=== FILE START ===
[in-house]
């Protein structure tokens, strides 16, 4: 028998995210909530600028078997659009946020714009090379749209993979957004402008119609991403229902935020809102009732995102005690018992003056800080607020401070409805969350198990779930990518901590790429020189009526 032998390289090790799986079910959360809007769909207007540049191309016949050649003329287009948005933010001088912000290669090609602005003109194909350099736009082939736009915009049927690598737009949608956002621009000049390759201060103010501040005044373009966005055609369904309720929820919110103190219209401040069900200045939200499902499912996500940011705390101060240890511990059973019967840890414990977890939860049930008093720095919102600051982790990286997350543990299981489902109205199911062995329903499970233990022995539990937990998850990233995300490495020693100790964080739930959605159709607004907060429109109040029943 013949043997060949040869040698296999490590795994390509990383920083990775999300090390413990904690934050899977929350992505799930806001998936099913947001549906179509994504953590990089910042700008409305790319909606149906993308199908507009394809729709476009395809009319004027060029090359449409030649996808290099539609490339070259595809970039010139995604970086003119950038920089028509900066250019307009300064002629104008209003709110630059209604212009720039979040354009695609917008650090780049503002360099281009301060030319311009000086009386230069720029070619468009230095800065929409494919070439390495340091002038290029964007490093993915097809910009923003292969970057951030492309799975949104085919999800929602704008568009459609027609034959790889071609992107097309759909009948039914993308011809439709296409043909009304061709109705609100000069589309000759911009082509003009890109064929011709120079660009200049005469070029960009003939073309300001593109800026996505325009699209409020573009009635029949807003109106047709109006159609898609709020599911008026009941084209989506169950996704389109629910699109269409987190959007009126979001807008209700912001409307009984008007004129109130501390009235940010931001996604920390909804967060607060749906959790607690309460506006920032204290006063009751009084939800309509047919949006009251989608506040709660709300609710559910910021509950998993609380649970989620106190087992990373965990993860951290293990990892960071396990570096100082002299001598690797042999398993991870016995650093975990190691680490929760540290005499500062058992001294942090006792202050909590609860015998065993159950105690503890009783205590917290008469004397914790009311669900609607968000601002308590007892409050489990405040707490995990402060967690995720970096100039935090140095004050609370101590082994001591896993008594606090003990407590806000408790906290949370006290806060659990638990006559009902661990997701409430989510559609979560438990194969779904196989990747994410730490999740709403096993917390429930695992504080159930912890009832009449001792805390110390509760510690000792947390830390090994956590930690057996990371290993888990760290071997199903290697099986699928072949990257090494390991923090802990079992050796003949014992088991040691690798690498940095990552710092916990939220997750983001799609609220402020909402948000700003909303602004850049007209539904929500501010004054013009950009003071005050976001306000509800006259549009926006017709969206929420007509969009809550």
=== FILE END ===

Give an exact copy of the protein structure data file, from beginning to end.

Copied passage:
[in-house]
């Protein structure tokens, strides 16, 4: 028998995210909530600028078997659009946020714009090379749209993979957004402008119609991403229902935020809102009732995102005690018992003056800080607020401070409805969350198990779930990518901590790429020189009526 032998390289090790799986079910959360809007769909207007540049191309016949050649003329287009948005933010001088912000290669090609602005003109194909350099736009082939736009915009049927690598737009949608956002621009000049390759201060103010501040005044373009966005055609369904309720929820919110103190219209401040069900200045939200499902499912996500940011705390101060240890511990059973019967840890414990977890939860049930008093720095919102600051982790990286997350543990299981489902109205199911062995329903499970233990022995539990937990998850990233995300490495020693100790964080739930959605159709607004907060429109109040029943 013949043997060949040869040698296999490590795994390509990383920083990775999300090390413990904690934050899977929350992505799930806001998936099913947001549906179509994504953590990089910042700008409305790319909606149906993308199908507009394809729709476009395809009319004027060029090359449409030649996808290099539609490339070259595809970039010139995604970086003119950038920089028509900066250019307009300064002629104008209003709110630059209604212009720039979040354009695609917008650090780049503002360099281009301060030319311009000086009386230069720029070619468009230095800065929409494919070439390495340091002038290029964007490093993915097809910009923003292969970057951030492309799975949104085919999800929602704008568009459609027609034959790889071609992107097309759909009948039914993308011809439709296409043909009304061709109705609100000069589309000759911009082509003009890109064929011709120079660009200049005469070029960009003939073309300001593109800026996505325009699209409020573009009635029949807003109106047709109006159609898609709020599911008026009941084209989506169950996704389109629910699109269409987190959007009126979001807008209700912001409307009984008007004129109130501390009235940010931001996604920390909804967060607060749906959790607690309460506006920032204290006063009751009084939800309509047919949006009251989608506040709660709300609710559910910021509950998993609380649970989620106190087992990373965990993860951290293990990892960071396990570096100082002299001598690797042999398993991870016995650093975990190691680490929760540290005499500062058992001294942090006792202050909590609860015998065993159950105690503890009783205590917290008469004397914790009311669900609607968000601002308590007892409050489990405040707490995990402060967690995720970096100039935090140095004050609370101590082994001591896993008594606090003990407590806000408790906290949370006290806060659990638990006559009902661990997701409430989510559609979560438990194969779904196989990747994410730490999740709403096993917390429930695992504080159930912890009832009449001792805390110390509760510690000792947390830390090994956590930690057996990371290993888990760290071997199903290697099986699928072949990257090494390991923090802990079992050796003949014992088991040691690798690498940095990552710092916990939220997750983001799609609220402020909402948000700003909303602004850049007209539904929500501010004054013009950009003071005050976001306000509800006259549009926006017709969206929420007509969009809550």